Britain did not have emergency legislation on its statute book during the one hundred years since the end of the Napoleonic wars until DORA (the Defence of the Realm Act) in 1914 which was repealed soon after the First World War in 1918. It was followed by the Emergency Powers Act of 1920 in anticipation of the coal miners’ strike, in order to maintain essential supplies. But it aroused such misgivings that the Act included the particular commitment that it shall not be an offence to take part in a strike; and existing procedures in criminal cases shall not be altered.

With the onset of the 2nd World War in August 1939, the British Parliament passed the Emergency Powers (Defence) Act, which paved the way for detention without trial:

“2 (a) Make provision for the apprehension,  trial, and punishment of persons offending against the Regulations and for the detention of persons whose detention appears to the Secretary of State to be expedient in the interests of the public safety or the defence of the realm…”

Most of its provisions, including detention without trial, expired after the end of the war on 24th February 1946, in both Britain and the Colonies.

Ivor Jennings and personal liberties

Jennings, in October 1940, five months before he left England to become the first Vice Chancellor of the University of Ceylon, wrote a paper in the Modern Law Review on the Emergency Powers Act. He acknowledged the historical role of ‘Whigs and dissenters’ in securing personal liberties and expressed his satisfaction that the war regulations did not entirely take away the role of the Judiciary and Parliament in safeguarding these.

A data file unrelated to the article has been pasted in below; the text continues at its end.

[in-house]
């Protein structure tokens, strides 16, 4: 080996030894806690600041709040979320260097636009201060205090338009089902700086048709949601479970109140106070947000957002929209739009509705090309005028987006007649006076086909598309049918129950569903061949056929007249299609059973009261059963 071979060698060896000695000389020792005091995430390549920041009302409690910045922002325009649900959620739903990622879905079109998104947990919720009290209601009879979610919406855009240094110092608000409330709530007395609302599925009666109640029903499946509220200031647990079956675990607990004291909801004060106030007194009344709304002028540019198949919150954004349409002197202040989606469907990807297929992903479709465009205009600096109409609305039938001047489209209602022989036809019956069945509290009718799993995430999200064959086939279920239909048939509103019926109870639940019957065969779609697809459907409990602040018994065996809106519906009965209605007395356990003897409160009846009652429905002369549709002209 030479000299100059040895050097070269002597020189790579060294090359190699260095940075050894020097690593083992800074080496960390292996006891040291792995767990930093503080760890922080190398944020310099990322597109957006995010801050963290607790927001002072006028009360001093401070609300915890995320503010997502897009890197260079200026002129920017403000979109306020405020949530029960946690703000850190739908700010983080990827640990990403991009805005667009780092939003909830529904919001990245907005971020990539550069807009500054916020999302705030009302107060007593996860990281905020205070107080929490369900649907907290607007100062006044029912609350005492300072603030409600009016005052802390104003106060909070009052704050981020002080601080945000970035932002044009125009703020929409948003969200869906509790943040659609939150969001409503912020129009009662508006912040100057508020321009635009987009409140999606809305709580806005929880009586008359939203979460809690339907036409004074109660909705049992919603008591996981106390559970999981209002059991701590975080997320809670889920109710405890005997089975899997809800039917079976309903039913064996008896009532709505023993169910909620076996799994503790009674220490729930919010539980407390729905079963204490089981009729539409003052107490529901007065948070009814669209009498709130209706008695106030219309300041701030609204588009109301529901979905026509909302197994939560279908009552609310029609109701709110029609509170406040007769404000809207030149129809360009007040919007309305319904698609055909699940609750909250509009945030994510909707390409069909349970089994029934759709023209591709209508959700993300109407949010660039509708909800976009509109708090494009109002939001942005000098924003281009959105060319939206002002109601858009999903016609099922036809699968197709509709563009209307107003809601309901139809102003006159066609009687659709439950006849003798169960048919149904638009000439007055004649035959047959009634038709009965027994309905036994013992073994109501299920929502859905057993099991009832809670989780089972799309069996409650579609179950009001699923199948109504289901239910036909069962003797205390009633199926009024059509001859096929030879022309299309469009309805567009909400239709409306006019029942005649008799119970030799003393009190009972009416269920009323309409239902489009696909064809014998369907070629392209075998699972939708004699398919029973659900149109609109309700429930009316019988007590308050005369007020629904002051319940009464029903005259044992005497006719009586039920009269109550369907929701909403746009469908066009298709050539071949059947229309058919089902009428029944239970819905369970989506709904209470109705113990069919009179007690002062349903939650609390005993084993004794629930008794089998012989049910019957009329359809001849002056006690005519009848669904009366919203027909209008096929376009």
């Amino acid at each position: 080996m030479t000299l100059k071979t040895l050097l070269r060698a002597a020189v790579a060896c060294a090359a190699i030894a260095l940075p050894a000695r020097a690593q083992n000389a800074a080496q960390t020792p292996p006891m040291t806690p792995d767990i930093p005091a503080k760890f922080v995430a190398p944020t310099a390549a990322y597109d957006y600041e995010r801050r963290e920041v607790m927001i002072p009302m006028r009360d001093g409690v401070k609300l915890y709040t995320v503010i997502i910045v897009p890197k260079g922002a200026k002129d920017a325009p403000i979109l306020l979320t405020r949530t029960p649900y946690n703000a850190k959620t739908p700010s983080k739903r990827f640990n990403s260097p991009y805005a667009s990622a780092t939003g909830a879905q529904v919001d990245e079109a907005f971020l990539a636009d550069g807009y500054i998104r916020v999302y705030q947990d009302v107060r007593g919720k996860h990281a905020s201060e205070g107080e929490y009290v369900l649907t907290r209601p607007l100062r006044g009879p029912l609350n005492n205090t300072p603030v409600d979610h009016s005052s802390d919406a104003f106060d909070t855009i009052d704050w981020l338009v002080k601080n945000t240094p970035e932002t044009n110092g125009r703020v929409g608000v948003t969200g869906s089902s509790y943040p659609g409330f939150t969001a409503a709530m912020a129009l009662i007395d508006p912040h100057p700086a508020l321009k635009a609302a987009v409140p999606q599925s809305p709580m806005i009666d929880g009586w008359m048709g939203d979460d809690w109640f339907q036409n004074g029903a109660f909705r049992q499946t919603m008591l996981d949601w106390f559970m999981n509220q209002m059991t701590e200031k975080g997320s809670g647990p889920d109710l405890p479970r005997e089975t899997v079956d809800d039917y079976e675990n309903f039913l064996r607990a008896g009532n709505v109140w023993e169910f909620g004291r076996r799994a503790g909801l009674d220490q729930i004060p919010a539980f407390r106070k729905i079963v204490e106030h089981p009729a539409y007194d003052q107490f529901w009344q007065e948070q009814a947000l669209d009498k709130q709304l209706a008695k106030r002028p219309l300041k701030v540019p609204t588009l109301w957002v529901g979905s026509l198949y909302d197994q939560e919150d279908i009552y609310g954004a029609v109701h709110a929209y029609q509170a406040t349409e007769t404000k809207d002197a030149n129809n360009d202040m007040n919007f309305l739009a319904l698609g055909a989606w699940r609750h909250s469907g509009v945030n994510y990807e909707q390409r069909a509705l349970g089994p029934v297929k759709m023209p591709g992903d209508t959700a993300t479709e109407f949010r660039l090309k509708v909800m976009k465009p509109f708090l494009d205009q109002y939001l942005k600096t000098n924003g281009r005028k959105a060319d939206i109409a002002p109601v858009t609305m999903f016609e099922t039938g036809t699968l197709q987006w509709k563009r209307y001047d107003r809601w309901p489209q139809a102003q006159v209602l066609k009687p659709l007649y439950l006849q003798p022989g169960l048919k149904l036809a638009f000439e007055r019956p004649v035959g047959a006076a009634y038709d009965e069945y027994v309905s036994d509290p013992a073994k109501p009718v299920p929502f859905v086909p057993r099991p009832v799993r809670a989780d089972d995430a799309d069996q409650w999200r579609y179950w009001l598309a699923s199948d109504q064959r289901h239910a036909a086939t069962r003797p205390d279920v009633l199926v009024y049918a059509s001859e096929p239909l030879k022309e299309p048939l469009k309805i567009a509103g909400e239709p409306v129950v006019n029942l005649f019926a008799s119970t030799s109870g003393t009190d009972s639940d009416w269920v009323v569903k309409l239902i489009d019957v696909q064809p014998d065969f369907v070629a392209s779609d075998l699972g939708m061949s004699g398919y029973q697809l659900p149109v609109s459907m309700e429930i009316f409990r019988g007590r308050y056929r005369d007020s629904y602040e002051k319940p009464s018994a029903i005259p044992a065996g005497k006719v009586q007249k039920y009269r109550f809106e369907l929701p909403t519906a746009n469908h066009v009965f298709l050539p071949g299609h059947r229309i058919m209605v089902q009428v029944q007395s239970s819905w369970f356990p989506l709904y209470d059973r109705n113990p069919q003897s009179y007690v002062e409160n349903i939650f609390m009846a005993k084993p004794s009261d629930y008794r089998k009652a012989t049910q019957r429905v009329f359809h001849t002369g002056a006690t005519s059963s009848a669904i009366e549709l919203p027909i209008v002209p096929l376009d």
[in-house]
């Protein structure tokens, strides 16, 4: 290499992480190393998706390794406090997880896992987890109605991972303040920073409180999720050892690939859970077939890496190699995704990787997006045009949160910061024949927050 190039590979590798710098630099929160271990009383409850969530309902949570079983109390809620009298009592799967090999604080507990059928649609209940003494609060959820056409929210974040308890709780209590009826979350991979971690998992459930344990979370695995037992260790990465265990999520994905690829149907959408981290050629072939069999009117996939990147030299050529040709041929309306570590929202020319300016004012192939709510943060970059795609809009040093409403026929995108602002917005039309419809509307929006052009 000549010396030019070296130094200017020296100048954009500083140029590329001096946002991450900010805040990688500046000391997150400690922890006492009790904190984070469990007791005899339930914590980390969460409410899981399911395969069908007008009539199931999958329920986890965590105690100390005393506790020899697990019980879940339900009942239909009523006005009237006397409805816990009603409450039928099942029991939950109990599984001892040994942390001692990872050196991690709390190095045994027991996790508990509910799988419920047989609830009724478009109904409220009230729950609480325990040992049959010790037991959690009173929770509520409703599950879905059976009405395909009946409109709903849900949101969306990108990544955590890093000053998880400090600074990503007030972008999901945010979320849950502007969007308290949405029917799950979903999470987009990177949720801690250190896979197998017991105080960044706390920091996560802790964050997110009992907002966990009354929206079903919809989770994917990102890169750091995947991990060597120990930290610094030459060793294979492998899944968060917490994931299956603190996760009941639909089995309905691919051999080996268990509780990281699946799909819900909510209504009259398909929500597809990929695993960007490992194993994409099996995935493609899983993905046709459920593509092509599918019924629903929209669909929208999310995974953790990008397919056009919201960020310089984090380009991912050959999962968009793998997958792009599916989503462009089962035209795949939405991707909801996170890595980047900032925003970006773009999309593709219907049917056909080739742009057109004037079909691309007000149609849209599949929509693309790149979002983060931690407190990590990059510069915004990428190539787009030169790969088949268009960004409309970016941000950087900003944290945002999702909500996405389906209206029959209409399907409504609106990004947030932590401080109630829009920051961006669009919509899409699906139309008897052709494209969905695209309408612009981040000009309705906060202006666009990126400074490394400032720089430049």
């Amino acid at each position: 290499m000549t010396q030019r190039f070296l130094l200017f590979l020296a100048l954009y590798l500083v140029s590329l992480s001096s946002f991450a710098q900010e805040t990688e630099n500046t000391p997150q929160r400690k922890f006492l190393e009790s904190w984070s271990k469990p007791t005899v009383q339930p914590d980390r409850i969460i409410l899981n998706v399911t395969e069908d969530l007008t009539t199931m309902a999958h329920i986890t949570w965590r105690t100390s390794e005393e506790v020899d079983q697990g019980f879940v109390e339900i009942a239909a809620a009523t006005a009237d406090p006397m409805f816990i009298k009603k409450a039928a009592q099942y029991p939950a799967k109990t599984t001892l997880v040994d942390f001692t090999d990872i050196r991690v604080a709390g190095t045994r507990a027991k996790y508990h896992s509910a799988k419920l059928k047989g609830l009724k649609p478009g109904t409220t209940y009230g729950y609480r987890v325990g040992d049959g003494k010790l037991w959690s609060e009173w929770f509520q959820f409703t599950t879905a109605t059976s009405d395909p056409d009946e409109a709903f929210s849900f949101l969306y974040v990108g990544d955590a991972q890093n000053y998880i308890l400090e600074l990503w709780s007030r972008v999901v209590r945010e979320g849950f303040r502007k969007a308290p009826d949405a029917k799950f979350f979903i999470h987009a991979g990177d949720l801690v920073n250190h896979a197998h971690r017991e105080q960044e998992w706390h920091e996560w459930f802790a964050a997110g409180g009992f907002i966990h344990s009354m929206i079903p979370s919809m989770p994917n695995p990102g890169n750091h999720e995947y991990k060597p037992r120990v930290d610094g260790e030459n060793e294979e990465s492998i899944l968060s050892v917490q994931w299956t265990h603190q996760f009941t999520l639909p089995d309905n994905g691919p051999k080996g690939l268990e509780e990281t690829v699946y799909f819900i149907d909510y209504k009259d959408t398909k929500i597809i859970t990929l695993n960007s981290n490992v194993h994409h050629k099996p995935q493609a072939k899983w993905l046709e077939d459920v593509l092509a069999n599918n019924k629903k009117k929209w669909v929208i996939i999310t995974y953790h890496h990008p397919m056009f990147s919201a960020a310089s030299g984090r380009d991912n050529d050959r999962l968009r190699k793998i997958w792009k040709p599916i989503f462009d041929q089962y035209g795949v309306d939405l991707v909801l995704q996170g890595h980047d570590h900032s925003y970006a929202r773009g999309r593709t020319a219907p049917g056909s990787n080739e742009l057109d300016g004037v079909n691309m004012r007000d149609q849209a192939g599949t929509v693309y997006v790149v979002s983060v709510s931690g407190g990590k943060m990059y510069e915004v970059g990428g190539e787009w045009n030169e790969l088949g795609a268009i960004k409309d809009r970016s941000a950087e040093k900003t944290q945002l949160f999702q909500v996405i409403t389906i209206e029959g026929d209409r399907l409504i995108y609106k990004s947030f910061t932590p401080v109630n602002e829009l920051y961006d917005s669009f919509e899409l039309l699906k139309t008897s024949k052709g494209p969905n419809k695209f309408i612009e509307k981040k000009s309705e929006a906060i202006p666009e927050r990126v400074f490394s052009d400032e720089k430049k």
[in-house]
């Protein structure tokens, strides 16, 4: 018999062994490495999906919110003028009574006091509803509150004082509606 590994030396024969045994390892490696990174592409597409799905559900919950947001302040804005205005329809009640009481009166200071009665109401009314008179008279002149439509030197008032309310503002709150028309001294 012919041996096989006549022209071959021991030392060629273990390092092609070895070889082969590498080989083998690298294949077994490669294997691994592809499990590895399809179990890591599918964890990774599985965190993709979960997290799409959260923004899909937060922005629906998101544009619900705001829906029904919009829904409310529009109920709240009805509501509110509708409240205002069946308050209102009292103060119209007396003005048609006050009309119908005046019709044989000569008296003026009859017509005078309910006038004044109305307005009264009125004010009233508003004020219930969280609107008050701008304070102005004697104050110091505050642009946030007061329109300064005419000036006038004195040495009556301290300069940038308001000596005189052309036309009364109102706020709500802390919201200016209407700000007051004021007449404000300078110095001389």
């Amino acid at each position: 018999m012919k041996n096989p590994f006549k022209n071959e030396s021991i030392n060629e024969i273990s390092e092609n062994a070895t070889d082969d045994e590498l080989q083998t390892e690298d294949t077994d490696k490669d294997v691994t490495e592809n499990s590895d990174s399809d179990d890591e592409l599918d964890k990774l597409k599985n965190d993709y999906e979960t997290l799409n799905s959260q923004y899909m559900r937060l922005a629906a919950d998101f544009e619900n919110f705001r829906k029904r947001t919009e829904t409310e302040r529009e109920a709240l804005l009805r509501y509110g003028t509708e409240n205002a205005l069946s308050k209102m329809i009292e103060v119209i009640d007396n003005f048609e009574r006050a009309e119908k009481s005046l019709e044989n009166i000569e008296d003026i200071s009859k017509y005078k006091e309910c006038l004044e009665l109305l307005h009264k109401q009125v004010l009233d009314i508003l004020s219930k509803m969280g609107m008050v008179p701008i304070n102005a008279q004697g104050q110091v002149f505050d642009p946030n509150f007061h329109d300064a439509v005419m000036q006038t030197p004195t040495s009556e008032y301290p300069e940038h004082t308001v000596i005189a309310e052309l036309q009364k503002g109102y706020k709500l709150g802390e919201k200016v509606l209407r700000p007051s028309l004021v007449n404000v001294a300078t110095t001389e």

For instance, when speedy response to criminal action is required of a court exercising delegated power in certain volatile conditions, its actions remain justiciable. Jennings says:

“This is a real restriction, because it is not provided that the power may be exercised when somebody in office is “satisfied” that the conditions exist. The conditions must really exist: that is, when the ordinary courts are open it will be possible to challenge the decision of the special court by prerogative writ or order on the ground that the Order in Council was invalid by reason of the non-existence of the conditions.”

This spirit strongly contrasts with that of our Public Security Ordinance (PSO) passed on 16th June 1947 during the last nineteen days of the Ceylon State Council; which has deceptive similarities to the British Emergency Powers Act. We need to look closely at the PSO because all repressive legislation in the coming decades flowed from it.

PSO – A clear deviation from British tradition

We have in 5 (1) and (2) of the PSO: 

“… make such regulations … as appear to [the Governor-General] to be necessary or expedient in the interests of public security and the preservation of public order and the suppression of mutiny, riot or civil commotion… authorize and provide for the detention of persons …” 

This closely follows Article (2) the British wartime Emergency Powers Act above. We now come to the crucial difference.

PSO 8 “No emergency regulation, and no order, rule or direction made or given thereunder shall be called in question in any court.”

PSO 9 “…  no suit, prosecution or other proceeding, civil or criminal, shall lie against any person for any act in good faith done in pursuance or supposed pursuance of any such provision.”